A TECHNIQUE DRIVEN Blog dedicated to mastery of surface design techniques. First we dye, overdye, paint, stitch, resist, tie, fold, silk screen, stamp, thermofax, batik, bejewel, stretch, shrink, sprinkle, Smooch, fuse, slice, dice, AND then we set it on fire using a variety of heat tools.

Friday, May 27, 2016


For this I used a natural spounge, but any spounge with holes in it is usable.

Place your fabric on your printing board. Apply paint to your spounge using a foam roller or brayer - you do not want to clog the holes, so a foam brush is not suitable. Press your stamp onto your fabric.

And repeat this till you are satisfied with the result.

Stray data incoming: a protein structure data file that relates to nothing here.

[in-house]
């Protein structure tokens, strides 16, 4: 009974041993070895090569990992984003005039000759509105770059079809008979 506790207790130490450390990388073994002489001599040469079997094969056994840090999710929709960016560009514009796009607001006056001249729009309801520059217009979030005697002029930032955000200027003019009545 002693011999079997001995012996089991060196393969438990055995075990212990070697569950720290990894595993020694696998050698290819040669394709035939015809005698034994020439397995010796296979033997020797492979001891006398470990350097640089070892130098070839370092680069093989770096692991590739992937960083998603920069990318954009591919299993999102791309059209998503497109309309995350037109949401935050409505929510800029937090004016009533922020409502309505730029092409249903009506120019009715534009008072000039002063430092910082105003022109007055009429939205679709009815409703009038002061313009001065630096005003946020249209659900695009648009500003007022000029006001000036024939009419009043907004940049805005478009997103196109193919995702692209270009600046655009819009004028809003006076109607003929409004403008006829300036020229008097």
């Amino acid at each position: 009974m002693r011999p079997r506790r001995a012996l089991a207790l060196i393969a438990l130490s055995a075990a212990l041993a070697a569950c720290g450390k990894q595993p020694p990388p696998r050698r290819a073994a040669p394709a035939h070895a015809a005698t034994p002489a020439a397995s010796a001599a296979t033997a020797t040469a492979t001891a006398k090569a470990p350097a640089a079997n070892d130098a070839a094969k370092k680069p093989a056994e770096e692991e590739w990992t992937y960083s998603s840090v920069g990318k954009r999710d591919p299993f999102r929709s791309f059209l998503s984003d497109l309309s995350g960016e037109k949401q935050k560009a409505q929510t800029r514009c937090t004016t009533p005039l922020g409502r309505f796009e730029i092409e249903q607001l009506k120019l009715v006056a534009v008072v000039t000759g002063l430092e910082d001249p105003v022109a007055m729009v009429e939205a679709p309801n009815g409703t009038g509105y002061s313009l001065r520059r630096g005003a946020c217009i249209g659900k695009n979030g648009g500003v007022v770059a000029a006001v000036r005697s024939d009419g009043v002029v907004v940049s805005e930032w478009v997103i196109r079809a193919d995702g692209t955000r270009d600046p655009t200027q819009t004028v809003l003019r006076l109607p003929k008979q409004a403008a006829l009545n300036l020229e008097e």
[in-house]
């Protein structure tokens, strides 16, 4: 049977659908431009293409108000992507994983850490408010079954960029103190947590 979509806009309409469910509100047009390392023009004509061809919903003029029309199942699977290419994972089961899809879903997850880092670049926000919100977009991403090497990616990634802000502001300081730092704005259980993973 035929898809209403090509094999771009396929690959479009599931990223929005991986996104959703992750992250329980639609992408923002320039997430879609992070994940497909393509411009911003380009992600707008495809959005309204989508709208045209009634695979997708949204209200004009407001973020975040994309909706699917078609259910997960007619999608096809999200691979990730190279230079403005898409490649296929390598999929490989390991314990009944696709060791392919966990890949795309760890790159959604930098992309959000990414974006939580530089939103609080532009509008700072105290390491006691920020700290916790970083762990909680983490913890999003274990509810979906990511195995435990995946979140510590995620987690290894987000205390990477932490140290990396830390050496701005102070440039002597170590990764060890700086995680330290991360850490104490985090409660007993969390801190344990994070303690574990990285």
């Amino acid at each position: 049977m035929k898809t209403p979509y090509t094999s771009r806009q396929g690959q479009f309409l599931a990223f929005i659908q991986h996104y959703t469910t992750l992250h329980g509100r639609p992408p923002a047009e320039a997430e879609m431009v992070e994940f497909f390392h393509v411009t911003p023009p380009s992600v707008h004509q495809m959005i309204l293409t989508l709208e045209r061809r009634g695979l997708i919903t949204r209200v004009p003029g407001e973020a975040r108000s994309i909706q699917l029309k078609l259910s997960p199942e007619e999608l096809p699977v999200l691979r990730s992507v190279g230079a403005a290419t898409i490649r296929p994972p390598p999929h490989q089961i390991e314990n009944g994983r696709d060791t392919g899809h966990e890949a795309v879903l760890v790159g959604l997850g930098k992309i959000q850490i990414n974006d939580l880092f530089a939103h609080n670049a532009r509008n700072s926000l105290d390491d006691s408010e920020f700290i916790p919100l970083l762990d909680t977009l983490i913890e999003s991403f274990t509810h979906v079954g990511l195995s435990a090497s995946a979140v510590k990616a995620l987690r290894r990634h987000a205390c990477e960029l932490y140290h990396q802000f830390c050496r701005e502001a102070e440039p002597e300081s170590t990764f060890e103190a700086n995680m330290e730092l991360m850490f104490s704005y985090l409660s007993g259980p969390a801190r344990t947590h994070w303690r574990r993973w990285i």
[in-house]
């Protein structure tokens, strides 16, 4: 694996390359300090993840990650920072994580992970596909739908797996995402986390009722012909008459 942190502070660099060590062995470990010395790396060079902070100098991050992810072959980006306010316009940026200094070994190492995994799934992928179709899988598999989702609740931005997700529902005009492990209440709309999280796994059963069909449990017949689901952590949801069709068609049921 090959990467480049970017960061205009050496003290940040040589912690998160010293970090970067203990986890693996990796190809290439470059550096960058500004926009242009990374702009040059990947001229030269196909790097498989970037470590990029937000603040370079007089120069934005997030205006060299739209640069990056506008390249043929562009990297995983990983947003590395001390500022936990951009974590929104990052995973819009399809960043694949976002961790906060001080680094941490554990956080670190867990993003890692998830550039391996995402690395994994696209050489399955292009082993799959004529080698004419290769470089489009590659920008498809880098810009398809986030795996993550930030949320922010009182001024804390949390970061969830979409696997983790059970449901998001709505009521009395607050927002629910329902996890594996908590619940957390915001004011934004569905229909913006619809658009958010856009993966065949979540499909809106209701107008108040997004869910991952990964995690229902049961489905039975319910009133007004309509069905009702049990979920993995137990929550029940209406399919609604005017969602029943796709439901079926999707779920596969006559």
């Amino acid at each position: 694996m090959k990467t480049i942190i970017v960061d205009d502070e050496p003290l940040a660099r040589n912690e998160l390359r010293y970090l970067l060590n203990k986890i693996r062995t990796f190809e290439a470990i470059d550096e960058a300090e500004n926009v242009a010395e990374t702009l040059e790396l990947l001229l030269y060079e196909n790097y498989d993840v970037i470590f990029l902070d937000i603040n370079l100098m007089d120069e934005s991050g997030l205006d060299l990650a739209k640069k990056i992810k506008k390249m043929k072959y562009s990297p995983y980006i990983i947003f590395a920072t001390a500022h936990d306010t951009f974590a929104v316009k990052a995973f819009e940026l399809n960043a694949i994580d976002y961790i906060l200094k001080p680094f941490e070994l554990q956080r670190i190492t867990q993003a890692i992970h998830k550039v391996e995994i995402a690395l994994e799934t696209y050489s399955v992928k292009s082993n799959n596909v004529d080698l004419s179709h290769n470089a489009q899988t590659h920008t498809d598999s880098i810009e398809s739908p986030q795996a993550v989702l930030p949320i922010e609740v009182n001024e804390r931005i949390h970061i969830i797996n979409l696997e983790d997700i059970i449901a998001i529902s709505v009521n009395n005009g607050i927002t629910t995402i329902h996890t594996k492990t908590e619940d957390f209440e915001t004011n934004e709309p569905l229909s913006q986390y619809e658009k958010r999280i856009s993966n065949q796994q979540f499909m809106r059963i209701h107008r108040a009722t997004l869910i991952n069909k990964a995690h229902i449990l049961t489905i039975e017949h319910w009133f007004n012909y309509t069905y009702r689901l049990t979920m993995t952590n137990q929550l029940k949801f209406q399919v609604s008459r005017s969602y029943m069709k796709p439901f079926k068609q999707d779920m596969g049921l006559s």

At the moment the background is still white, but I intend to give it a light  dye bath.


  1. I also think the sponge is so useful as a printing tool.
    I have enjoyed your posts.

    Some of my best printing things have been found when tidying rubbish in my neighbourhood. The problem is storing all the printing things and if I try sorting them there are the problems of which goes in which set. Space is the problem with so many textile workers

    Irene from a dull Northern Ireland

  2. I have a variety of found objects and scraps I have used in stamping, and found that small plastic bins with lids are a great way to store them... stackable, and clear so you can see into them. And I have used sponges for paint stamping for years... one of my favorites for lacy layering of colors!

  3. Does anyone have an opinion on whether it is better to start with light colours & go darker , or go dark to light ? I realise the light colours can be lost with too much dark, whichever way you do it !!

  4. I prefer to start suth light colors.


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